Currently, at the Southampton Landfill site there are recycling bins and carts at the entrance, larger ones for cardboard and others adjacent to the weigh scale for the collection of glass, plastics and paper.
Unfortunately, as a result of misuse, there is often waste on the ground and, according to Director of Public Works, Amanda Froese, the bins are often contaminated with non-recyclable materials. When contaminated, Bruce Area Solid Waste Recycle (BASWR), the recycling service contracted by the Town, will not pick up the bins but instead turn the bin backwards and the contents end up in the landfill.
For larger views, Click on Images
Landfill Staff work at cleaning up the material on the ground with BASWR cleaning up the remainder. The Town of Saugeen Shores is one of the owners of BASWR and has a garbage collection contract, expiring in September of this year (2020). BASWR picks up the recycling bins weekly but BASWR staff often empty them more than the once-a-week schedule. BASWR informed the Town however, that this service could no longer be provided without an additional cost.
Under the Waste Management Master Plan, the entrance to the landfill is about to be redesigned beginning in Fall of this year or Spring of 2021. The new entrance will be fenced and gated so that the landfill will not be accessible after hours with the anticipated result of slowing down the misuse and contamination.
NEWSPAPERS ONLY Bin
In moving forward, Town Staff has looked at two options, each of which has advantages and disadvantages.
- remove the recycling carts from the landfill site until next year when the new entrance is completed
- Continue the BASWR service with an extra pick-up on an as-needed basis until the new entrance is operational, at which time staff would re-evaluate the situation.
Under option one, the system would be simplified for town staff and BASWR as residents, transient (visitors) and otherwise, would rely solely on curb-side collection for recycling and would be encouraged to use see-through blue bags. Froese point out that, “The disadvantage with this option is that more people may choose to put their recyclables into the garbage instead.”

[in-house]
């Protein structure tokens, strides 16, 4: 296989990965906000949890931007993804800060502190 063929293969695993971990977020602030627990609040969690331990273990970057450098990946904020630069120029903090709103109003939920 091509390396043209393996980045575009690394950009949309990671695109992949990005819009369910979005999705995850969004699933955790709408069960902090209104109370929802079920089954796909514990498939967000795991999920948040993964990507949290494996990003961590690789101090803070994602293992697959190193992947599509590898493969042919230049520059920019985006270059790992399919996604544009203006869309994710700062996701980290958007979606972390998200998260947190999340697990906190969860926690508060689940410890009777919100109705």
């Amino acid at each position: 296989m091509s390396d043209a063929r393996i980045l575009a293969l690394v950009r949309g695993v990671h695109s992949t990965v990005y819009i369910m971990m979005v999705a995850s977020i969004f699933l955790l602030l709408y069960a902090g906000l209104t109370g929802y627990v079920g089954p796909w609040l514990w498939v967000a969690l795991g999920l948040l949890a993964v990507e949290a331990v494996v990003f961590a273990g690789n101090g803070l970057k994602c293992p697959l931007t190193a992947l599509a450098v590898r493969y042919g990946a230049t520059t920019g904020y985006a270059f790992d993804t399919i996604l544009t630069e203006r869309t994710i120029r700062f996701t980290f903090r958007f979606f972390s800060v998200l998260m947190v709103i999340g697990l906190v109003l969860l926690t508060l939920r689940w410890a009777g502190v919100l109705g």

In option two of continuing with the current method, it does not solve the problem of contamination with non-recyclable items, such as milk cartons, or stop people from dropping off garbage at the recycle bins.
BASWR currently leases the land for the recycling depot at the Landfill site, which expires in May and staff requested that BASWR send a quotation for the extra service. The quote of $25,000 was received on January 15th with the proposed billing to start on February 1st.
Staff recommended paying BASWR to pick up the recycling bins at the Southampton landfill on the as-needed basis, until the new entrance is operational in 2021, with Staff reviewing the service at that time, and that the money required for this extra service be taken from landfill reserves. “It would result in approximately $8,000 quarterly or $79 per hour,” said Froese.
Councilor John Rich, who sits on the BASWR board, said that in the past BASWR has made a profit but given the fall in commodity pricing, in 2019, it lost $200,000. “They are trying to reduce their expenses as much as possible and to have a driver go to the site once a day and try to clean up the mess is an expense that they are looking at. There are a couple of big problems. Cottagers who come up in the summer on weekends and leave on the Sunday, don’t want to leave their recycling out for the week and want to drop it off. Unfortunately, some members of the community abuse that privilege and put a lot of contaminants in the recycling bins because they are not monitored. For instance, when glass is mixed in with paper, the contents cannot be sorted by the equipment in the recycling facility. Other members of BASWR, such as Kincardine, have larger bins that are gated off and have an employee that monitors. I would like to see larger, gated-off bins at the Southampton site. Paying $25,000 is almost like paying people to abuse the system but BASWR cannot give the service for free any longer.”
It is anticipated that paying BASWR to empty the carts more often will help to alleviate the cost of the extra work necessary to maintain the carts. “Town staff will work out the expectations with BASWR as to the collection and management of the costs against the benefits,” added Froese. “Spending out of the landfill reserve negatively affects the ability to pay for the expansion, however, the 2020 increased tipping fees could be an offsetting income source.”
“Our changes to the site will help us address these issues,” said Mayor Luke Charbonneau, “and we will re-visit it in the future. It looks as though the Town of Saugeen Shores will get the same level of BASWR service as other communities and this seems fair.”